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Survey uncovers perceptions of social media in the workplace

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According to the latest findings from Kelly Services , social media in the workplace is ubiquitous, however its effect on workplace productivity is perceived as negative.

The survey found that while 18 per cent of employers allow their employees to use social media at work for personal purposes, others
believe it disrupts workplace harmony.

Furthermore, it found that 28 per cent of people believe social media has a negative impact on workplace productivity, while 59 per cent are of the view that problems in the workplace can arise when personal and professional connections are combined via social media.

“For many workers, social media has become almost an entitlement. It’s something that is a fundamental part of their communications armoury, and they’re using it to make career decisions and to search for jobs,” said Karen Colfer, managing director, Kelly Services Australia.

“There is nervousness about the pitfalls if the personal and professional worlds of social media are allowed to intermingle,” she continues.

Interestingly, social media use is more common amongst employees with professional and technical skill sets, with 23 per cent of the view that it is acceptable to use social media for personal use at work.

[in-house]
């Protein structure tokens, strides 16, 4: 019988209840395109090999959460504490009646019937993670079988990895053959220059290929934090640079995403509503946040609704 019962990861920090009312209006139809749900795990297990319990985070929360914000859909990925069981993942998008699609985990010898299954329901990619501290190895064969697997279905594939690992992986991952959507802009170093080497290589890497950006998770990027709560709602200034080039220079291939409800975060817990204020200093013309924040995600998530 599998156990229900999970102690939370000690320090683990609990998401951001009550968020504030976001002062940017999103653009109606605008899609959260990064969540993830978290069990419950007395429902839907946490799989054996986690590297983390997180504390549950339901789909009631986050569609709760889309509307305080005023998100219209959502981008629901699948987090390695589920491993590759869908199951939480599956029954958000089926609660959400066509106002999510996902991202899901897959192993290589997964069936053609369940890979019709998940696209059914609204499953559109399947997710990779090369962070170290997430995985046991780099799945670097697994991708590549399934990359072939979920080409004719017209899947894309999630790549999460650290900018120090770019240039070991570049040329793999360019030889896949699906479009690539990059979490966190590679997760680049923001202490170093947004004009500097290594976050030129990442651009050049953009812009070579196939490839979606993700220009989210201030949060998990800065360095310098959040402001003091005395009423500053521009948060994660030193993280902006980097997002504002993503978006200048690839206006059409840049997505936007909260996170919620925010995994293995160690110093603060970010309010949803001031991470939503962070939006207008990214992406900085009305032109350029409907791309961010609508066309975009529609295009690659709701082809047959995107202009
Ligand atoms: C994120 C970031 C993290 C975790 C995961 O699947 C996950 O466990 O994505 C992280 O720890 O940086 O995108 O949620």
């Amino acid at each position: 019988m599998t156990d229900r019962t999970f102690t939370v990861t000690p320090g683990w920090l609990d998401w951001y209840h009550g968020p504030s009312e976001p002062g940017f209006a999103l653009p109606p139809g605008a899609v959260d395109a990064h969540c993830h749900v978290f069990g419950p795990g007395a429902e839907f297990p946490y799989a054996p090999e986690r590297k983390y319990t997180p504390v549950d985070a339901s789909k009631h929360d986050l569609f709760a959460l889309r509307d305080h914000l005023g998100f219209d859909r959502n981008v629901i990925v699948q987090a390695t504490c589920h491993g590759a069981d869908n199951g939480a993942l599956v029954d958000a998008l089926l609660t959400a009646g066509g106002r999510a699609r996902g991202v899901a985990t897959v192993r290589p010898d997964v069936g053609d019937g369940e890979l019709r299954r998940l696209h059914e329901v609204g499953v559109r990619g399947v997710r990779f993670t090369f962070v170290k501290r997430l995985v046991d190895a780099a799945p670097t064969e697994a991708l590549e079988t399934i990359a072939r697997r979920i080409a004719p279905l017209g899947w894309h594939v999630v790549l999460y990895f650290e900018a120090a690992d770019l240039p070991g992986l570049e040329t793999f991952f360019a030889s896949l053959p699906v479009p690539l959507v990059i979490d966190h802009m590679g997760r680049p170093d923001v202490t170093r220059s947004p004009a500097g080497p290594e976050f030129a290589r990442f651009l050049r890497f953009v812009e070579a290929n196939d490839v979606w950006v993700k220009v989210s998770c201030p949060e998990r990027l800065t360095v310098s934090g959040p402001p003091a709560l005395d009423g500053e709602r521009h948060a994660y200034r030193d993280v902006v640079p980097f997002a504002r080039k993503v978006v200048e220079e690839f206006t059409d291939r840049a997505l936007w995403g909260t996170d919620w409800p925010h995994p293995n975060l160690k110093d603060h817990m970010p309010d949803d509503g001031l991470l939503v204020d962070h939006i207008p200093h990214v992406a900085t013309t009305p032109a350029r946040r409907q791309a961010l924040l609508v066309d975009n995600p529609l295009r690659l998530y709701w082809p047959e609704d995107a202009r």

On the other hand, only 12 per cent of employees who are not involved in work that requires specific qualifications or skill sets comply with this view.

The findings are part of the latest survey results from the Kelly Global Workforce Index (KGWI), an annual survey conducted by Kelly Services.

Nearly 170,000 people in 30 countries participated in the survey, including more than 1,400 in Australia.

The survey uncovered the following information about the Australian workforce:

  • In terms of social media for personal use at work, 18 per cent of Gen Y believe it is acceptable, compared with 17 per cent of Gen X and 11 per cent of Baby Boomers.
  • Of those surveyed, 21 per cent feel it is acceptable to share opinions about work with friends and colleagues on social media.
  • A mere 6 per cent of employees have been told to stop using social media at work.
  • In terms of employer organisations having a presence in social media, 21 per cent of those surveyed believe this is important.
  • When searching for new jobs, 29 per cent utilise social media in contrast to newspapers, recruitment agencies and so forth.
Complete findings are published in a new report, When Two Worlds Collide – The Rise of Social Media in the Workplace.

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